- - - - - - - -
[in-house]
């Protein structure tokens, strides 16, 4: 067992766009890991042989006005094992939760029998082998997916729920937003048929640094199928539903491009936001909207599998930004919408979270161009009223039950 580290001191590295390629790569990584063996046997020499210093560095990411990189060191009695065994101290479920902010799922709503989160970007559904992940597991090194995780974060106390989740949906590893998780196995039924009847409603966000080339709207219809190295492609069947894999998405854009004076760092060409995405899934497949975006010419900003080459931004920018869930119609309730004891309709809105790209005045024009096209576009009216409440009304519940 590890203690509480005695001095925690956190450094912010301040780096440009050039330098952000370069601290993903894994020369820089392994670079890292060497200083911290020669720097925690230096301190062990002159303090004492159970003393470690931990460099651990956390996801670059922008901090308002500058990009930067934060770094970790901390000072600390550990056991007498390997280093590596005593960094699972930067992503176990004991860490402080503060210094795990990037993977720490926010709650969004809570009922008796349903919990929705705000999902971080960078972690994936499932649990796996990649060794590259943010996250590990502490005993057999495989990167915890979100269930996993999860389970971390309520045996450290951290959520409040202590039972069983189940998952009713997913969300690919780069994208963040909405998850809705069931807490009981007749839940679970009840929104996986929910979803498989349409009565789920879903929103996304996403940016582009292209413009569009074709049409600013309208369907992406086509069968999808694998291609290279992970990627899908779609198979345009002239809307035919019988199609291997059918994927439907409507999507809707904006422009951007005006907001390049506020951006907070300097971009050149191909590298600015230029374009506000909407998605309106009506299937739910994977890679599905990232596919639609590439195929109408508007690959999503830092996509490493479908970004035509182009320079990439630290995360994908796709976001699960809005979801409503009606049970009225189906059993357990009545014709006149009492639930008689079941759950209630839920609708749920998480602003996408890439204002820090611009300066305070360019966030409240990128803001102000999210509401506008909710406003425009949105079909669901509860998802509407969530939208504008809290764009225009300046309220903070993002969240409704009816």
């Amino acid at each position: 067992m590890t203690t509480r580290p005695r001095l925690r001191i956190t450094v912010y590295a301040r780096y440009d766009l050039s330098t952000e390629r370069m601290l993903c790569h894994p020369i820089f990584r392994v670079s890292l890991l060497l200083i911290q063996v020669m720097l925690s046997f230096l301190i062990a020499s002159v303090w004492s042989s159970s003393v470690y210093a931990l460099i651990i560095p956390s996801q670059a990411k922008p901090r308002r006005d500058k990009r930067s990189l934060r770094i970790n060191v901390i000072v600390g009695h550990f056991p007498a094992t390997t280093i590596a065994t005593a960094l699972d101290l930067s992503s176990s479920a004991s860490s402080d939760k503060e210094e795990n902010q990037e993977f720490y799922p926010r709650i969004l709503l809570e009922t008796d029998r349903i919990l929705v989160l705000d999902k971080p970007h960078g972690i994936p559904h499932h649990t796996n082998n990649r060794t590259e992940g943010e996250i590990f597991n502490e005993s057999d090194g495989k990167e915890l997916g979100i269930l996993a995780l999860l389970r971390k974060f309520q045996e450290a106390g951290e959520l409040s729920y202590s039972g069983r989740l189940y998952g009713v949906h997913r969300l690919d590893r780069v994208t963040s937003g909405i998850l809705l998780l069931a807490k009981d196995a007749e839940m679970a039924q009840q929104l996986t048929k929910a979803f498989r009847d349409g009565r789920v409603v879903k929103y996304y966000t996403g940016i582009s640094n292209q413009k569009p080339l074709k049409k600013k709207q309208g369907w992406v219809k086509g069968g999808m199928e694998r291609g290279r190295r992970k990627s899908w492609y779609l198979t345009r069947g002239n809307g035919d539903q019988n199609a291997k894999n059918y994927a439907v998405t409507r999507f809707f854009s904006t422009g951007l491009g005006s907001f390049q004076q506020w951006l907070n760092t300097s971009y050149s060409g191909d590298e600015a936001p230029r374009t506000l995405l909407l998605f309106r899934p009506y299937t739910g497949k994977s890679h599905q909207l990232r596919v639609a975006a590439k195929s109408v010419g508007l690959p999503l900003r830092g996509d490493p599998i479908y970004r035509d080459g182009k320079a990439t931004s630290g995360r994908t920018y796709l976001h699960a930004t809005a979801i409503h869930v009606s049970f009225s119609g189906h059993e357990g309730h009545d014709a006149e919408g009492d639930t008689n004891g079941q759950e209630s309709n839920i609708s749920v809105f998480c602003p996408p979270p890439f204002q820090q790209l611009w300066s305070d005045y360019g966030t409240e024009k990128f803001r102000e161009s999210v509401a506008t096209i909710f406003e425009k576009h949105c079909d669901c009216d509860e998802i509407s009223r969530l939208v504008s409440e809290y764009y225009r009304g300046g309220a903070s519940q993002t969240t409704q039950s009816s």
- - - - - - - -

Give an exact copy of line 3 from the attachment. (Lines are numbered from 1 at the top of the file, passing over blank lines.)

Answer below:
């Amino acid at each position: 067992m590890t203690t509480r580290p005695r001095l925690r001191i956190t450094v912010y590295a301040r780096y440009d766009l050039s330098t952000e390629r370069m601290l993903c790569h894994p020369i820089f990584r392994v670079s890292l890991l060497l200083i911290q063996v020669m720097l925690s046997f230096l301190i062990a020499s002159v303090w004492s042989s159970s003393v470690y210093a931990l460099i651990i560095p956390s996801q670059a990411k922008p901090r308002r006005d500058k990009r930067s990189l934060r770094i970790n060191v901390i000072v600390g009695h550990f056991p007498a094992t390997t280093i590596a065994t005593a960094l699972d101290l930067s992503s176990s479920a004991s860490s402080d939760k503060e210094e795990n902010q990037e993977f720490y799922p926010r709650i969004l709503l809570e009922t008796d029998r349903i919990l929705v989160l705000d999902k971080p970007h960078g972690i994936p559904h499932h649990t796996n082998n990649r060794t590259e992940g943010e996250i590990f597991n502490e005993s057999d090194g495989k990167e915890l997916g979100i269930l996993a995780l999860l389970r971390k974060f309520q045996e450290a106390g951290e959520l409040s729920y202590s039972g069983r989740l189940y998952g009713v949906h997913r969300l690919d590893r780069v994208t963040s937003g909405i998850l809705l998780l069931a807490k009981d196995a007749e839940m679970a039924q009840q929104l996986t048929k929910a979803f498989r009847d349409g009565r789920v409603v879903k929103y996304y966000t996403g940016i582009s640094n292209q413009k569009p080339l074709k049409k600013k709207q309208g369907w992406v219809k086509g069968g999808m199928e694998r291609g290279r190295r992970k990627s899908w492609y779609l198979t345009r069947g002239n809307g035919d539903q019988n199609a291997k894999n059918y994927a439907v998405t409507r999507f809707f854009s904006t422009g951007l491009g005006s907001f390049q004076q506020w951006l907070n760092t300097s971009y050149s060409g191909d590298e600015a936001p230029r374009t506000l995405l909407l998605f309106r899934p009506y299937t739910g497949k994977s890679h599905q909207l990232r596919v639609a975006a590439k195929s109408v010419g508007l690959p999503l900003r830092g996509d490493p599998i479908y970004r035509d080459g182009k320079a990439t931004s630290g995360r994908t920018y796709l976001h699960a930004t809005a979801i409503h869930v009606s049970f009225s119609g189906h059993e357990g309730h009545d014709a006149e919408g009492d639930t008689n004891g079941q759950e209630s309709n839920i609708s749920v809105f998480c602003p996408p979270p890439f204002q820090q790209l611009w300066s305070d005045y360019g966030t409240e024009k990128f803001r102000e161009s999210v509401a506008t096209i909710f406003e425009k576009h949105c079909d669901c009216d509860e998802i509407s009223r969530l939208v504008s409440e809290y764009y225009r009304g300046g309220a903070s519940q993002t969240t409704q039950s009816s």